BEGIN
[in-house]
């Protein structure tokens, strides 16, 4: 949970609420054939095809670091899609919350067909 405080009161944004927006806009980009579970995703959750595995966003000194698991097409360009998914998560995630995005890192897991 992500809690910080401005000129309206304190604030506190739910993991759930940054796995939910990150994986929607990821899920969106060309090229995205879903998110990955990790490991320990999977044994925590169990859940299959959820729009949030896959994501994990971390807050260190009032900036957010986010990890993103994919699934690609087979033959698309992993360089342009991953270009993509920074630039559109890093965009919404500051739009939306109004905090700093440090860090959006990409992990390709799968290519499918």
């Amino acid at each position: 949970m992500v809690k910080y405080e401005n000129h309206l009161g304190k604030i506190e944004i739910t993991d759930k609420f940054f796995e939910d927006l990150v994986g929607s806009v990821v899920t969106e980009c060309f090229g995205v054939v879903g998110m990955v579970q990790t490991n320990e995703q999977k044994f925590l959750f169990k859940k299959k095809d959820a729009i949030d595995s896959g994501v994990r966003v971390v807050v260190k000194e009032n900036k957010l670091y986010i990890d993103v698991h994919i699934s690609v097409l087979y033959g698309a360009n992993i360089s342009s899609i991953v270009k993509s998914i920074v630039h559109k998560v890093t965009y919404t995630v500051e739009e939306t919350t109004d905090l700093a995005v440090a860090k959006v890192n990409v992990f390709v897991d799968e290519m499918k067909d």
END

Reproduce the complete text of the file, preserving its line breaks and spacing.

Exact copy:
[in-house]
């Protein structure tokens, strides 16, 4: 949970609420054939095809670091899609919350067909 405080009161944004927006806009980009579970995703959750595995966003000194698991097409360009998914998560995630995005890192897991 992500809690910080401005000129309206304190604030506190739910993991759930940054796995939910990150994986929607990821899920969106060309090229995205879903998110990955990790490991320990999977044994925590169990859940299959959820729009949030896959994501994990971390807050260190009032900036957010986010990890993103994919699934690609087979033959698309992993360089342009991953270009993509920074630039559109890093965009919404500051739009939306109004905090700093440090860090959006990409992990390709799968290519499918």
């Amino acid at each position: 949970m992500v809690k910080y405080e401005n000129h309206l009161g304190k604030i506190e944004i739910t993991d759930k609420f940054f796995e939910d927006l990150v994986g929607s806009v990821v899920t969106e980009c060309f090229g995205v054939v879903g998110m990955v579970q990790t490991n320990e995703q999977k044994f925590l959750f169990k859940k299959k095809d959820a729009i949030d595995s896959g994501v994990r966003v971390v807050v260190k000194e009032n900036k957010l670091y986010i990890d993103v698991h994919i699934s690609v097409l087979y033959g698309a360009n992993i360089s342009s899609i991953v270009k993509s998914i920074v630039h559109k998560v890093t965009y919404t995630v500051e739009e939306t919350t109004d905090l700093a995005v440090a860090k959006v890192n990409v992990f390709v897991d799968e290519m499918k067909d």